Open, Public Educational Publishing Platforms #4life

On Monday I checked in on the traffic stats for UMW Blogs, something I do from time-to-time when the semester starts to slow (the fact this didn’t happen until week 14 is telling). I was pleasantly surprised to see that UMW Blogs hit a new high for visits in a single day with 14,099 on Thursday, November 14. This is about 5,000 more visits than our daily average of 9,000. So, alongside Tim Owens and Martha Burtis, I started to dig into the details of the traffic for November 14th to see if there was any one post that was driving up the traffic. And, lo and behold, this post about The Matrix and the allegory of the cave by a student named Rebecca in Zach Whalen‘s Spring 2012 Adaptation course got 715 up votes on Reddit, and the rest is UMW Blogs traffic history. In just one day that post got 4,356 hits, and 8,193 hits over the course of the month. Crazy. This list of traffic by landing pages not only illustrates the reddit effect for the Matrix post, but also pointed us to … [Read more...]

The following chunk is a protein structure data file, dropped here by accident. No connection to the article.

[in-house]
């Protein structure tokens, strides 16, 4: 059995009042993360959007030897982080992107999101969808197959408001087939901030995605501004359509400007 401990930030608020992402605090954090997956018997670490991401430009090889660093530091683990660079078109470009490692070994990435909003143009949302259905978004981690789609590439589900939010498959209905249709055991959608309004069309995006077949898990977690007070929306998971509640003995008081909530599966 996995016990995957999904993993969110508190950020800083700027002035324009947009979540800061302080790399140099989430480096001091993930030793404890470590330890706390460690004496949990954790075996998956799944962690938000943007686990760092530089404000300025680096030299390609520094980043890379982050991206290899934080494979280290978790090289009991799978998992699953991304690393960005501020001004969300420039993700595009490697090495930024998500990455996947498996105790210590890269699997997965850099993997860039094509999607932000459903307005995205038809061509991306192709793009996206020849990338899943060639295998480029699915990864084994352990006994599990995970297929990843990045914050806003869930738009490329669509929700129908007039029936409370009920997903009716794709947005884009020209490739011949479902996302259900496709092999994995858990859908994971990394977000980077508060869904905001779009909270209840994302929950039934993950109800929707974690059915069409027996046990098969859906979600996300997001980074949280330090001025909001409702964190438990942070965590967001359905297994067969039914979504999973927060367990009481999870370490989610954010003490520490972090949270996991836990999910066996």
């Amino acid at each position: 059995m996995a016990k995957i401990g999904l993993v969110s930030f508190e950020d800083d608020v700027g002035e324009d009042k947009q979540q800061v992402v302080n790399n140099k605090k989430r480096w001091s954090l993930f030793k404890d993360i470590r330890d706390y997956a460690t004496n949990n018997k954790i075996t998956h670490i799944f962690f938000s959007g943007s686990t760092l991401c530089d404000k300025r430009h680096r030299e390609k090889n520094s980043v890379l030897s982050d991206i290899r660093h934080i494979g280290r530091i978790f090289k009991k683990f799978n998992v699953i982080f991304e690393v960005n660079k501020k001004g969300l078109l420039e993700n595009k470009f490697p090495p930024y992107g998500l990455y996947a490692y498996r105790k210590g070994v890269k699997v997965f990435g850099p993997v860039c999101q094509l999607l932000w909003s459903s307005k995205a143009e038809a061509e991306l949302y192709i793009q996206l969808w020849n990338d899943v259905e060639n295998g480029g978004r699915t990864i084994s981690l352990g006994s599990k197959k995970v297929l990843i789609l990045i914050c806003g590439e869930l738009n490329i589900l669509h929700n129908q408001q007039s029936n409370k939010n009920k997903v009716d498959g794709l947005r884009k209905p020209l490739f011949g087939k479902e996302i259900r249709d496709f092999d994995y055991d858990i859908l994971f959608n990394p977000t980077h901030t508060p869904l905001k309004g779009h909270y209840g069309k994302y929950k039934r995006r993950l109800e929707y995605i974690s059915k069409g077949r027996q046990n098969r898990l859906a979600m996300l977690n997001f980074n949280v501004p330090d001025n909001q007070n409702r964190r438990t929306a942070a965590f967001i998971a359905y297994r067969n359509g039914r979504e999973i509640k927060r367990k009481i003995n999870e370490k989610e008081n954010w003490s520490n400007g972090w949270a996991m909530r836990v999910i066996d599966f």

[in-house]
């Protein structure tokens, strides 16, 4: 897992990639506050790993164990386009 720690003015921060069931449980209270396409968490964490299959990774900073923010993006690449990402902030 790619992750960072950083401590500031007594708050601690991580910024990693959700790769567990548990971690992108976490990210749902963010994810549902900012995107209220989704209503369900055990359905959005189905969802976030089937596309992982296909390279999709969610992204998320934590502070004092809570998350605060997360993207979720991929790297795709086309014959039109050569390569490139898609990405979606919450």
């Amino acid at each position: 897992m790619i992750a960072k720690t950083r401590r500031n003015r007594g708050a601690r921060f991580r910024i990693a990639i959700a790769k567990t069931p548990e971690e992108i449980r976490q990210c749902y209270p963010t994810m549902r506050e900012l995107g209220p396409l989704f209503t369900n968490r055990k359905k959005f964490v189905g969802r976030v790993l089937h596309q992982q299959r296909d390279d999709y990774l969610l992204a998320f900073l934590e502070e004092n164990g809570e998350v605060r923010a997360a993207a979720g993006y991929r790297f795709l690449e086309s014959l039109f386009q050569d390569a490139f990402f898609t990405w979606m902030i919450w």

Tracking Over Four Years of Traffic on UMW Blogs

I’m working on presentation about assessment on another front, and as an excuse for a break I decided to post some recent UMW Blogs traffic statistics from the last four years. I know analytics and data is all the rage currently, and these numbers should somehow enable me to better articulate UMW Blogs’ usefulness. Nonetheless, they always seem at once massive and paltry. Massive in that various work produced on UMW Blogs by thousands of students have been viewed 13+ million times over the last four years by milliosn of people. Paltry in that 13 million views is a middling viral YouTube video at best. Probably like most people in the era of “big data,” I often feel lost in a malaise of statisitcal aggregates—data that ultimately means less than nothing without a context. The only hope I garner from this is that people are finding our work, but not at the aggregate. Seems to me it’s at the ground level—thousands of sites with tens and hundreds … [Read more...]